Business / Financial Markets | TSE DATA & REPORT

Nikkei ends above 23,000 for first time in 13 months following Wall Street surge

JIJI

Tokyo stocks staged a sharp rebound on Tuesday, allowing the benchmark Nikkei average to finish above 23,000 for the first time in nearly 13 months.

The 225-issue Nikkei average closed up 401.22 points, or 1.76 percent, at 23,251.99. The Nikkei last closed above the psychologically important threshold on Oct. 10 last year. On Friday, the key market gauge fell 76.27 points. The Tokyo market was closed on Monday for a national holiday.

The Topix index of all first-section issues on the Tokyo Stock Exchange rose 27.66 points, or 1.66 percent, to end at 1,694.16, after a 0.51-point drop the previous trading day.

The market shot up immediately after the opening bell as investors rushed to make purchases in view of a continued Wall Street rally to send the Dow Jones industrial average to a fresh all-time high on Monday.

Sentiment was brightened by growing optimism that the United States and China are on track to sign the so-called phase one trade deal, brokers said.

U.S. President Donald Trump suggested on Friday that he and Chinese President Xi Jinping would sign the deal in Iowa, while U.S. Commerce Secretary Wilbur Ross said in an interview on Sunday that licenses for U.S. companies to sell components to Chinese telecom giant Huawei Technologies Co. would come shortly.

The market extended gains in the afternoon supported by the yen’s weakening against the dollar and bullish performance of Shanghai stocks, brokers said.

“A risk-on mood grew stronger,” said Chihiro Ota, general manager for investment research and investor services at SMBC Nikko Securities Inc.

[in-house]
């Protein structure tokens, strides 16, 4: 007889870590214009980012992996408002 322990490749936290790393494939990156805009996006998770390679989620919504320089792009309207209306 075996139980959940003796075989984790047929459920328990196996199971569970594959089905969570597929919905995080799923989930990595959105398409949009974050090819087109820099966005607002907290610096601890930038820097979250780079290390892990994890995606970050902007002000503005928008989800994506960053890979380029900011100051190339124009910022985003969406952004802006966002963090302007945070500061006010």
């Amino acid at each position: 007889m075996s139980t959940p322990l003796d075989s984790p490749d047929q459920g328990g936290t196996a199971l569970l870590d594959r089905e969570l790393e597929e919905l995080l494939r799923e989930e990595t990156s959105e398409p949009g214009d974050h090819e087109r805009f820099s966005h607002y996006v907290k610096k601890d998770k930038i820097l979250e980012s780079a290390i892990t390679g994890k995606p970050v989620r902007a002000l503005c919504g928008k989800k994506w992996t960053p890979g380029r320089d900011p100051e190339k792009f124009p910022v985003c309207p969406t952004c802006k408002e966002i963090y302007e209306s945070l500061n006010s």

Ross’ latest comment on Tuesday that Washington and Beijing were making good progress toward the phase one signing helped stocks gather steam in the afternoon, Ota noted.

In addition, “a sense of relief spread” after the Financial Times reported that the Trump administration is considering removing some of the tariffs imposed on Chinese goods, said Masahiro Ichikawa, senior strategist at Sumitomo Mitsui DS Asset Management Co.

On the TSE’s first section, rising issues far outnumbered falling ones 1,743 to 356 while 55 issues were unchanged. Volume surged to 1.660 billion shares from Friday’s 1.256 billion shares.

Oil names were higher on the back of Monday’s rise in New York crude oil futures, with Inpex advancing 6.14 percent and Idemitsu 2.21 percent.

Chinese-related issues attracted buying, including construction machinery-maker Komatsu and industrial robot producer Fanuc.

Musical instrument-maker Yamaha jumped 11.95 percent, thanks to its announcement of a plan to buy back own shares.

Also on the positive side were internet portal Z Holdings, formerly Yahoo Japan, and mobile phone carrier KDDI.

On the other hand, MODEC tumbled 17.08 percent, as the engineering firm said that it suffered an operating loss of ¥8.858 billion in January-September.

Among other major losers were camera-maker Konica Minolta and Kyushu Electric.

In index futures trading on the Osaka Exchange, the key December contract on the Nikkei average rose 470 points to end at 23,320.

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